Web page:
Nick Drinks Labs: Quadshaker

Finished Product - Nick Drinks Blog

We’ve all had a beer flights and wine flights but have you ever had a cocktail flight? A few exist out there but rarely will you see a set of cocktails made “a la minute” for a patron. Why? It’s a lot of work and makes a bunch of tins dirty. I wanted to make that happened and have been experimenting with the process.

Here is my second prototype, the Quadshaker. Side Note: If you’ve been to Sugar House in Detroit, you might have seen Yani shake with 3 tins (he claims he can do four). The code name of this project was Yani Plus One that is until we have proof.

The device contains four 6 oz tins I bought from BarProducts.com. I strapped them all together with stainless steel bars. You will need to seek out a specialty store to get the steel but you could certainly use aluminum which most hardware stores carry. It will also be easier to work with but won’t match the finish of the stainless steel tins.

Here are the steps to make your own. We are testing out a Boston Style version next so stay tuned on that. This one does leak a tiny bit.

The Parts - Nick Drinks Blog

This isn’t that tricky of a project. Some big power tools help but you can do it with hand tools too. I did both ways (I made two) and documented the power tools process. It does take more time, especially drilling the holes but the results are similar. You will need the above items:

  1. Scrap of wood at least 12″ long by 4″ wide by 3/4″ deep.
  2. Four 6 oz shakers – (Bar Products)
  3. Hammer
  4. Polyurethane (spray or brush)
  5. Countersink for metal
  6. 2″ Forstner Bit
  7. #25 Drill bit for metal (more than one, if you use a hand drill. Much easier on a drill press)
  8. Food Grade Silicone
  9. Philips Screwdriver
  10. 5/16″ Wrench
  11. Stainless Washers (#6)
  12. Stainless Bolts  (6-32, 1/2″)
  13. Stainless Nuts (Locking 6-32)
  14. Chip Brush (old paint brush)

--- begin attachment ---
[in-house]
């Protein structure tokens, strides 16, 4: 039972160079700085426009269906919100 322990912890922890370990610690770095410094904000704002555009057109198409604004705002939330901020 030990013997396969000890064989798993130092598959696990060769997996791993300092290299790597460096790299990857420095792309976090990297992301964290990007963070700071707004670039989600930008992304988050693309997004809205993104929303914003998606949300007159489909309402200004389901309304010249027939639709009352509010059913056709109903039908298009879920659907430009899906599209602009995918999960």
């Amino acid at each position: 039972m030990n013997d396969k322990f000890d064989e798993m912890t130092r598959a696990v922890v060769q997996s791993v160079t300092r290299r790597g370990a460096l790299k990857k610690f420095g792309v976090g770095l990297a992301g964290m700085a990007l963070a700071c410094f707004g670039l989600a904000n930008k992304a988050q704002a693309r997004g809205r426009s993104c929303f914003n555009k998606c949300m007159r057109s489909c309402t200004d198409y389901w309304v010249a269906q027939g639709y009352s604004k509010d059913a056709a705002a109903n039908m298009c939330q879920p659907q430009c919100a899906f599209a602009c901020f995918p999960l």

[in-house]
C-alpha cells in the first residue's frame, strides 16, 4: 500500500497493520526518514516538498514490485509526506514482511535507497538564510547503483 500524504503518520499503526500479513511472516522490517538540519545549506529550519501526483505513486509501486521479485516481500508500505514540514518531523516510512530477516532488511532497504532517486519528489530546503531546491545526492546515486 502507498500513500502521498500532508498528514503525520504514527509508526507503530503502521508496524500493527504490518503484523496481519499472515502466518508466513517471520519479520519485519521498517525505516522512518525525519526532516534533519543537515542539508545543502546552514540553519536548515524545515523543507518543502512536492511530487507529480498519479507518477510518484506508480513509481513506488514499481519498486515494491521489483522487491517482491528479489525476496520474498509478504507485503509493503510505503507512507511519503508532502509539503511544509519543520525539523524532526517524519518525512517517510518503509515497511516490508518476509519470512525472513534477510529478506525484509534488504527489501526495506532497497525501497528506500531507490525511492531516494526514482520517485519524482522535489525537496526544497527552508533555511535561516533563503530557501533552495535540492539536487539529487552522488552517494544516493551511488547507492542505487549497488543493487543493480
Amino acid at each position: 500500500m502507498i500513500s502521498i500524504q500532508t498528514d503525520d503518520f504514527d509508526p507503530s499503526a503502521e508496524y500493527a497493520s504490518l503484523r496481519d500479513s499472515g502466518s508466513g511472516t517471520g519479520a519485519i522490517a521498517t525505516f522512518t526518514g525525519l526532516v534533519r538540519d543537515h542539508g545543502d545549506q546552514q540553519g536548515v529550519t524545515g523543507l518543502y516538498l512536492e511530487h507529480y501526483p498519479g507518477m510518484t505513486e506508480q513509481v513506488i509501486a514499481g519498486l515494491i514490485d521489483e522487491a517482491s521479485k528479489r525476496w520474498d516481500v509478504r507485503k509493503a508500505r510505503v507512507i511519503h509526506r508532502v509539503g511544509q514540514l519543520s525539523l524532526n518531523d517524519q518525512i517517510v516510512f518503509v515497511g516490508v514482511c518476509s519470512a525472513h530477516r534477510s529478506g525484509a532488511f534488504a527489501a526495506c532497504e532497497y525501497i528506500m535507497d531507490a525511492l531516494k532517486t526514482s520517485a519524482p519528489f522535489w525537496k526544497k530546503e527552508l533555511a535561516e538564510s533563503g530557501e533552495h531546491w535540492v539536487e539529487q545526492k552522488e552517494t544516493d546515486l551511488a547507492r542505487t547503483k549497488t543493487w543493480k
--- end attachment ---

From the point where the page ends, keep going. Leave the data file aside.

15. Stainless (or aluminum) bar stock 1/8″ x 3/4″ x 30″

Additional Tools

  1. Hacksaw or Bandsaw
  2. Drill or Drill Press
  3. Center Punch
  4. Center Drill – Smaller than drill bit
  5. Deburing Tool
  6. Buffing Wheel
  7. Buffing Compound
  8. Rags
  9. Cutting Fluid
  10. Vice
  11. Sharpie
  12. Sand paper

Cut Metal - Nick Drinks Blog

 

Step One) Cut your bar stock to size (9 3/8″). This can be done with a hacksaw or band saw. You will need three pieces the same size.

Center Punch - Nick Drinks Blog

Step Two) Layout your holes & center punch them. Repeat these steps on all three metal bars. Mark 1/4″ & 3 1/8″ on each side so there are four holes total.

Center Drill - Nick Drinks Blog

Step Three) Using a center drill, start all the holes (12). Don’t drill two far or you will add the shoulder. Switch to your drill bit and finish the hole.

Countersink - Nick Drinks Blog

Step Four) Counter sink all the holes. Test the depth with a bolt.

Drill Tops - Nick Drinks Blog

 

Step Five) There is a small depression on the inside of the shaker tin lids. Drill a hole on each of those.

Attach Tops - Nick Drinks Blog

 

Step Six) Using one of your bars, attach each of the shaker tin lids with a dab of silicone, a nut and a washer. Tighten with the wrench & screw driver.

Attach Base - Nick Drinks Blog

Step Seven) Attach all three pieces together so the top bar holds everything together. Use one of the bars to mark the holes on the tins on both sides.

Drill Base - Nick Drinks Blog

Step Eight) Take off the top bar and place the tins & strainer into a vice. Center punch and drill the holes. Be careful not to drill too larger. Starting with a smaller bit would be a better idea.

Step Nine) Assemble everything using silicone, nuts and washers.

Polish - Nick Drinks Blog

Step Ten) Optionally, you can shine the stainless steel with some buffing compound and a buffing wheel. This one fits right in a drill press.

Tracing Wood - Nick Drinks Blog

 

Step Eleven) Remove the bottom assembly so it is just the strainer and top connected with a bar. Trace an outline on your wood piece. Add a center to each circle.

 

Drill Indent -  - Nick Drinks Blog

 

Step Twelve) Using your Forstner bit, drill shallow holes within each circle. Sand the piece and coat in one or more applications of Polyurethane.

 

Finished 2 - Nick Drinks Blog

Here are some pictures of the final project. I’m not a great machinist so it’s not super precise but it’s good enough.

Finished 3 - Nick Drinks Blog

The wood piece is used to hold your cocktail glasses in place for pouring. It also makes a great platform to serve the cocktail flight. Obviously this isn’t a perfect tutorial but it will give you a rough idea of what went into it. If you try the project yourself, let me know.

Budmo!

Author Description

Nick

Nick is a cocktail enthusiast from Royal Oak, Michigan. His passion started in college by converting his loft into a tiki bar and equipping it with a selection of tools, glassware and liquors that rivaled most local bars. He currently spends his time researching uncommon and forgotten drinks, reading bartending books and building his ever expanding selection of bitters.

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